# Simulating flag qubits and conditional branches using Stim

In a quantum error correcting code using flag qubits, it's common to have flag measurements that tell you it's necessary to do some extra measurements for safety. So, for example, I want to say:

if measurement_result_was_true:
do_a_different_measurement


How do I do this in Stim? There doesn't seem to be an if.

(This was a question I received by email. Moving it here for posterity.)

This is definitely a place where you'll struggle to use Stim. It's possible but it's not nice. It could still be worth your time just because you don't have to eg. manually write code to turn a circuit into a matching graph, but it'll be more tedious than branchless code.

Part 1: Simulating

The easiest thing to do is to use stim.TableauSimulator. It gives you the ability to apply operations one by one driven by python code, which is more than flexible enough to do what you need.

Here is python code showing the general idea:

import stim

simulator = stim.TableauSimulator()

# Run first part of circuit.
simulator.do(stim.Circuit("""
H 0
CNOT 0 1
M 0
"""))

# Do something depending on the measurement result.
latest_measurement_result = simulator.current_measurement_record()[-1]
if latest_measurement_result:
simulator.do(stim.Circuit("""
# ...
"""))

# Run the rest of the circuit.
simulator.do(stim.Circuit("""
# ...
"""))

shot = simulator.current_measurement_record()


The reason Stim doesn't support branching in its circuit format is because branches break an algorithmic optimization where the tableau simulator is only used once for a reference sample, and then stim switches to using much faster error frame simulation. Consequently, you will find that getting thousands of samples by repeatedly using stim.TableauSimulator is easily 100x slower than using circuit.compile_sampler().sample(shots). Hopefully it's still fast enough for your needs.

If you have less than 10 branches, a possible alternative would be to run simulations for each possible case and then postselect out the inconsistent ones where the hardcoded branch disagreed with the measurement result deciding whether or not it was taken. The performance difference can be large enough to overcome the losses from the postselections.

Part 2: Correcting

I'm assuming you're using PyMatching.

For each shot, you need to build the circuit that was actually run. This circuit will give you access to a detector error model (circuit.detector_error_model(decompose_errors=True)) and the ability to convert the measurement results into detection events (circuit.compile_m2d_converter().convert(shot, append_observables=True)). Convert the measurements into detection events + observable frame changes, and then run pymatching on the detector data, configured with the circuit's detector error model, and check whether or not it predicted the observable frame data.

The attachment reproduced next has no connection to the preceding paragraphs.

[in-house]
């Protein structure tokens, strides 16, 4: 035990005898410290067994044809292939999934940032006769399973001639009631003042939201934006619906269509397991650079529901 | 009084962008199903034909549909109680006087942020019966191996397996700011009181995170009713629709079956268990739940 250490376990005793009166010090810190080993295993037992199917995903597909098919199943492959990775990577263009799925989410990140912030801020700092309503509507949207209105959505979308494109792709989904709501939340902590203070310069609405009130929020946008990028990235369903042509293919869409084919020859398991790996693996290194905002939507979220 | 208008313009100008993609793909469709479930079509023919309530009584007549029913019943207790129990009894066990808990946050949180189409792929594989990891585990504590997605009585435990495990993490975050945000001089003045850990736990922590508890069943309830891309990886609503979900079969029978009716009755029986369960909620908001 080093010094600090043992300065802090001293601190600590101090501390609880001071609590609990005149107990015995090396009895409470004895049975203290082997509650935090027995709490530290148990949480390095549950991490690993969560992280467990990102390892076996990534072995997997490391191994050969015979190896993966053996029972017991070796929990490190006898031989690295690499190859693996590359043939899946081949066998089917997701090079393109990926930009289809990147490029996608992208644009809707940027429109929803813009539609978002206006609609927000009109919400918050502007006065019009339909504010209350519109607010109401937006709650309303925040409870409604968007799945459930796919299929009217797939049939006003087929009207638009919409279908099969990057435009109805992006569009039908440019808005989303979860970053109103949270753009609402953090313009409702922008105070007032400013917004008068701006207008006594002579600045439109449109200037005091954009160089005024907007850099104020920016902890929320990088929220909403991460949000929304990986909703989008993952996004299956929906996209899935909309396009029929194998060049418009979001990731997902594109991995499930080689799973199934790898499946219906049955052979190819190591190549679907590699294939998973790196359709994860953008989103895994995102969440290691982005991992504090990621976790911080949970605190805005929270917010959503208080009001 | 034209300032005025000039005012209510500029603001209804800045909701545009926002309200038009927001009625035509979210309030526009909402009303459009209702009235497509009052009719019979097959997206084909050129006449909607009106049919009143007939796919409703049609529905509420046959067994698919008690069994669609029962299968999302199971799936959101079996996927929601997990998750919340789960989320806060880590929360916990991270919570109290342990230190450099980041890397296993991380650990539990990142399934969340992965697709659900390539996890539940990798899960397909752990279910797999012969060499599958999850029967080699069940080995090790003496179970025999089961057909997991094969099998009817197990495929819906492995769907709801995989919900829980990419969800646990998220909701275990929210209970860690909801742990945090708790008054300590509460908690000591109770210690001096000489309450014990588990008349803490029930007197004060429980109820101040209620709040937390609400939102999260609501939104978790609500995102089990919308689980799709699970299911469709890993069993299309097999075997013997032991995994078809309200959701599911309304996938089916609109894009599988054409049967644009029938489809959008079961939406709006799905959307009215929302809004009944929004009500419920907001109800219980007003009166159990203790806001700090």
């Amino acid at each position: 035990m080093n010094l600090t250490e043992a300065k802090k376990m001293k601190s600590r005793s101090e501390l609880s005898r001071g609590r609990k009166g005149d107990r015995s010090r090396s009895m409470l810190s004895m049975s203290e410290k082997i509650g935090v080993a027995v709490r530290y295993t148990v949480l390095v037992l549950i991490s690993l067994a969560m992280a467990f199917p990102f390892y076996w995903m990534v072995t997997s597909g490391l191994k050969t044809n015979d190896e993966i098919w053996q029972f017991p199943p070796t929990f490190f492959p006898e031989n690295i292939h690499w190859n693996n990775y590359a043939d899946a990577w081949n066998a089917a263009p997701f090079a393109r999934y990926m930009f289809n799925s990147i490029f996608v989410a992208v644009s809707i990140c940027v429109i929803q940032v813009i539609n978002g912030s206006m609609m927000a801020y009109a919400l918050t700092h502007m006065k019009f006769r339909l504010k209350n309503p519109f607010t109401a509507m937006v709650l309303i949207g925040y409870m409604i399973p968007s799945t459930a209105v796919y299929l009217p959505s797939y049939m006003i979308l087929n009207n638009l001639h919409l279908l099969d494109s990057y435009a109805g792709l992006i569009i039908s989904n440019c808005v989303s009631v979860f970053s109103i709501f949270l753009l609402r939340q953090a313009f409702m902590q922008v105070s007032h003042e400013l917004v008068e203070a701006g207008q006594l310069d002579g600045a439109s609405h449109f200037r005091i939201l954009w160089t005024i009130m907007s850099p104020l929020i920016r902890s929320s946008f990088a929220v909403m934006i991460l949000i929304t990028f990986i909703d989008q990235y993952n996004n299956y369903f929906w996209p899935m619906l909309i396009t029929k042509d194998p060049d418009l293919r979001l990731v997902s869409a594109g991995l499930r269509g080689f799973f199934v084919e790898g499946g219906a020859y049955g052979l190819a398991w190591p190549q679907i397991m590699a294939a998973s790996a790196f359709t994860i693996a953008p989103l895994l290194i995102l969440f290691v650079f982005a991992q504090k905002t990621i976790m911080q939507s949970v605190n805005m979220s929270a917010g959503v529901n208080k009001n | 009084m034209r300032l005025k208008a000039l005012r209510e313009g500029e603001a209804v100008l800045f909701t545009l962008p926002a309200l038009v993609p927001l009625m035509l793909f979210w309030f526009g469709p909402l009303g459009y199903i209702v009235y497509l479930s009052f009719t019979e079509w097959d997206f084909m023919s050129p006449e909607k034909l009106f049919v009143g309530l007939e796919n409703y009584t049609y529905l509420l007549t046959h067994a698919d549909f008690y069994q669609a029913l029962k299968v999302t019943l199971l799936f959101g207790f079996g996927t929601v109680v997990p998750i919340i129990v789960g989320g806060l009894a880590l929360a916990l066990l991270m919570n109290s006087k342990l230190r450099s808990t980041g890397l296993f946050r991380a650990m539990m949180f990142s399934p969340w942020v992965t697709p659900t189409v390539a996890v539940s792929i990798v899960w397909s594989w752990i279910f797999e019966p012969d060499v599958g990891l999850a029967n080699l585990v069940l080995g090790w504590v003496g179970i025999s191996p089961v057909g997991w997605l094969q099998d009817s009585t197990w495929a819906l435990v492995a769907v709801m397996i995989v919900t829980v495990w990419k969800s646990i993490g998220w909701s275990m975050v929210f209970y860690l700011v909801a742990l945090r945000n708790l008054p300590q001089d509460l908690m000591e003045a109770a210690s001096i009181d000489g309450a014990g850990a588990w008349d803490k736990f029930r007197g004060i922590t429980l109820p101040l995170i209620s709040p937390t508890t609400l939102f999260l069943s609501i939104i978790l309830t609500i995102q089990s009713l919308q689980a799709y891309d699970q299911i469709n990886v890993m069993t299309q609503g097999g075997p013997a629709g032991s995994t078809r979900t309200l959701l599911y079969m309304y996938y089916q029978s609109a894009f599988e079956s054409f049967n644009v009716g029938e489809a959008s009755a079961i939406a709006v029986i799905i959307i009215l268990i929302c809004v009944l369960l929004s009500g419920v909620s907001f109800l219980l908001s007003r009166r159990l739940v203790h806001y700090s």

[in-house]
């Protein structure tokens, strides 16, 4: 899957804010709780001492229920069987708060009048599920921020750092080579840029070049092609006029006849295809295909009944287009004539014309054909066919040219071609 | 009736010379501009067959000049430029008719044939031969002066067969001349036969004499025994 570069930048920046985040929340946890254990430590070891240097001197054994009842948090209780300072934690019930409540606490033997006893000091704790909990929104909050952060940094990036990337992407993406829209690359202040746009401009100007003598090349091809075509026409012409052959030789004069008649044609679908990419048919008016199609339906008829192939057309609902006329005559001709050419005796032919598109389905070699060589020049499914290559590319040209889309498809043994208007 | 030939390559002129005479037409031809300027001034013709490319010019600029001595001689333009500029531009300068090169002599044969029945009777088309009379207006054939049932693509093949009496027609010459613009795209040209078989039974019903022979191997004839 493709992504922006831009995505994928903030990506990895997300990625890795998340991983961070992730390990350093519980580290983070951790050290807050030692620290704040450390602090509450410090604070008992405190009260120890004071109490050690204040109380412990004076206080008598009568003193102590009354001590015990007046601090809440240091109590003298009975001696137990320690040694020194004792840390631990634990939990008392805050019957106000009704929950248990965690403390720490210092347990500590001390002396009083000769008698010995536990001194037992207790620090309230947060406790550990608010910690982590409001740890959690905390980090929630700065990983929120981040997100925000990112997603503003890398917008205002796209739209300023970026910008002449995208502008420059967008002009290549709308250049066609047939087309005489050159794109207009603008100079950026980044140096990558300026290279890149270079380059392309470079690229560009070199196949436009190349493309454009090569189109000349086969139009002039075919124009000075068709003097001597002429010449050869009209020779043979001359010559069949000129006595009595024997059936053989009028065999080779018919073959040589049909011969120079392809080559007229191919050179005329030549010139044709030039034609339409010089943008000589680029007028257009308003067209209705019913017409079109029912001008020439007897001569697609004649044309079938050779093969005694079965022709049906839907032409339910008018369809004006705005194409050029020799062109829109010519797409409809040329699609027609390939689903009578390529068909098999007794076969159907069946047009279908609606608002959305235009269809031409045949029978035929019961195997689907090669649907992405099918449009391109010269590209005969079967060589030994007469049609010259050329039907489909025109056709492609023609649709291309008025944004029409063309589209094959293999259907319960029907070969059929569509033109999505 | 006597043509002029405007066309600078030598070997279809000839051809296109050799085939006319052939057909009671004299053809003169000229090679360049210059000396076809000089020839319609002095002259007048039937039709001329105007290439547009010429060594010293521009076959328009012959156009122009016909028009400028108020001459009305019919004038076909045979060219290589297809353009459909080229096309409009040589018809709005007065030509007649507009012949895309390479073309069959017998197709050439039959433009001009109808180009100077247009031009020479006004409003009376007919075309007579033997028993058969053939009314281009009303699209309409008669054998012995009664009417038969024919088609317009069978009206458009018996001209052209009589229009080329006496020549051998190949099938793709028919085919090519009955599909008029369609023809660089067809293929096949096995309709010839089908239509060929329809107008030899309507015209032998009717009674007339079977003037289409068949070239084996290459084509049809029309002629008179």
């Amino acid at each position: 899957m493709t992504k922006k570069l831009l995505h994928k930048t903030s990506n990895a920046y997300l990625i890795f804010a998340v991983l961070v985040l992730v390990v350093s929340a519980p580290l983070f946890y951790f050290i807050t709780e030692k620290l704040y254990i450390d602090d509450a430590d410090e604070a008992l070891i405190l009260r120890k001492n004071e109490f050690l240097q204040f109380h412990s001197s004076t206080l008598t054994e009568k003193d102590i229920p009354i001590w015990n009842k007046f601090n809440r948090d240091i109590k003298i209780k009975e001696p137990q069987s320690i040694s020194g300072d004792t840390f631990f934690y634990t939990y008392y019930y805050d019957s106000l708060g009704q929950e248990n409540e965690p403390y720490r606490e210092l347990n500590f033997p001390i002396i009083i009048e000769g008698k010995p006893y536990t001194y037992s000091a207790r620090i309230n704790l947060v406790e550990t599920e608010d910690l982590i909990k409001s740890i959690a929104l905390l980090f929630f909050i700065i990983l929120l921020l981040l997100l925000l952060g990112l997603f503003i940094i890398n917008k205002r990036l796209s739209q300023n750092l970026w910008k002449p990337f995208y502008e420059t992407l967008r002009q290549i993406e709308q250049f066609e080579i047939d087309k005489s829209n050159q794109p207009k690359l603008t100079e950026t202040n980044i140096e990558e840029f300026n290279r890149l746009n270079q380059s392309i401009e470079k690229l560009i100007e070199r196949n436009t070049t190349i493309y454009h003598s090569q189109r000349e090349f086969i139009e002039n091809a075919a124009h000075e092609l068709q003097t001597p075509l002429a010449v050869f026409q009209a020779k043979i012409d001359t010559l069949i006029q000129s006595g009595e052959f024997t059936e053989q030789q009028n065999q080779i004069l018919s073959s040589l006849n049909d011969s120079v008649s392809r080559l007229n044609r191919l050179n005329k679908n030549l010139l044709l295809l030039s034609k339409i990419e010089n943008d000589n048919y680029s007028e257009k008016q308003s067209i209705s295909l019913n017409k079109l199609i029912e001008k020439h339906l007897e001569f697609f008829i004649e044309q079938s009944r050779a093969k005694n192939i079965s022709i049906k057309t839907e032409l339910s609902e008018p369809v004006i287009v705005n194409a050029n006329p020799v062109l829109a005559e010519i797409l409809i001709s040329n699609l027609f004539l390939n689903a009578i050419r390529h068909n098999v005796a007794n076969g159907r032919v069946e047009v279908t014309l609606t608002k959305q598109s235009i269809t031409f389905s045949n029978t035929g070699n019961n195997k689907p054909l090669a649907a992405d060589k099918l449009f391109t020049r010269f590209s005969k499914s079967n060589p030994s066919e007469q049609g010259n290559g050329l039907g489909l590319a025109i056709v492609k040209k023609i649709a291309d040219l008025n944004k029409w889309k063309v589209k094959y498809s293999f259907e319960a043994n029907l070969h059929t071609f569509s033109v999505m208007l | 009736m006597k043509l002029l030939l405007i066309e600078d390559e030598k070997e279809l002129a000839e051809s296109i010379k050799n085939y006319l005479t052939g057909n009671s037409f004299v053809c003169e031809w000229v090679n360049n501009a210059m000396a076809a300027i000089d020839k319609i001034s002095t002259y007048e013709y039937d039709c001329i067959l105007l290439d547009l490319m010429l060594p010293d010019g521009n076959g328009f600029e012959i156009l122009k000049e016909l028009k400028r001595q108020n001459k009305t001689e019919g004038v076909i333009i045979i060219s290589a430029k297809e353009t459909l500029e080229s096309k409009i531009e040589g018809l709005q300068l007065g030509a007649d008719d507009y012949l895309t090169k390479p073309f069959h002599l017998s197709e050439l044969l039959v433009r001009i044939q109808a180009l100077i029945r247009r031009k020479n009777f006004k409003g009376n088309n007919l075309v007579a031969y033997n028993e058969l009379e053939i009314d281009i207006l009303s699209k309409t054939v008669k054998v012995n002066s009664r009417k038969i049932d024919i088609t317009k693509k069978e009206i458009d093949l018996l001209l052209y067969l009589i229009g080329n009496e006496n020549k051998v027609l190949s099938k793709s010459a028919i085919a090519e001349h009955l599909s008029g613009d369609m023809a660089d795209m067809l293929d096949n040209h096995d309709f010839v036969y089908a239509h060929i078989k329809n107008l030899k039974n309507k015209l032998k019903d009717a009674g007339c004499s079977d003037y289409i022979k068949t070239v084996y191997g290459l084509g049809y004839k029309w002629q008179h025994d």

If you only have a few possible cases, you will get a large benefit from grouping shots that took the same paths together. If you have a lot of possible cases, so that each case is hit less than 3 times on average, grouping isn't worth it.

It's likely that error model extraction will be your main bottleneck here. Stim is pretty quick at this, it takes it a third of a second or so to analyze the error model of a distance 25 surface code, but a third of a second per sample is awful.

I intend for this use case to get better in the future, but haven't got any concrete designs I'm happy with yet.

This might come a bit late, but I am also interested in running stim with branching. To facilitate this, I wrote a piece of code that turns a stim program into an iterator that breaks a program into segment circuits that terminate in a measure statement (or the end of the program), and returns a segment on each iteration. Another helper routine runs the segment and returns the measurement results on the requested qubits. Hope it helps:

from typing import Iterator

import numpy as np
import stim

measure_instructions = ('M', 'MR', 'MX', 'MRX', 'MRY', 'MRZ', 'MX', 'MY', 'MZ')

def to_measure_segments(circuit: stim.Circuit) -> Iterator[stim.Circuit]:
"""
Create an iterator that iterates over a stim_lib program and returns circuit segments that terminate
in a measure-like instruction, or the last segment, taking control flow into account.

This is useful when we want to feedback on measurement results.

:param circuit: The circuit to transform
:return: None
"""

circ_segment = stim.Circuit()
for inst in circuit:
if isinstance(inst, stim.CircuitRepeatBlock):
for _ in range(inst.repeat_count):
for circ_segment2 in to_measure_segments(inst.body_copy()):
circ_segment += circ_segment2
if circ_segment[-1].name in measure_instructions:
yield circ_segment
circ_segment = stim.Circuit()
elif inst.name not in measure_instructions:
circ_segment.append_operation(inst)
else:
circ_segment.append_operation(inst)
yield circ_segment
circ_segment = stim.Circuit()
if len(circ_segment) > 0:
yield circ_segment

def do_and_get_measure_results(sim: stim.TableauSimulator,
segment: stim.Circuit,
qubits_to_return: np.ndarray
) -> np.ndarray:
sim.do(segment)
record = np.array(sim.current_measurement_record()[-segment.num_measurements:])
assert segment[-1].name in measure_instructions, f'bug - segment name is {segment[-1].name}'
meas_targets = [t.value for t in segment[-1].targets_copy()]
assert len(meas_targets) == len(record)
return record[np.isin(meas_targets, qubits_to_return)].astype(np.uint8)

if __name__ == '__main__':

genc = stim.Circuit.generated('surface_code:rotated_memory_z',
distance=3,
rounds=4,
)
gen = to_measure_segments(genc)
while True:
try:
print(next(gen))
print('-' * 30)
except StopIteration:
break

$$$$
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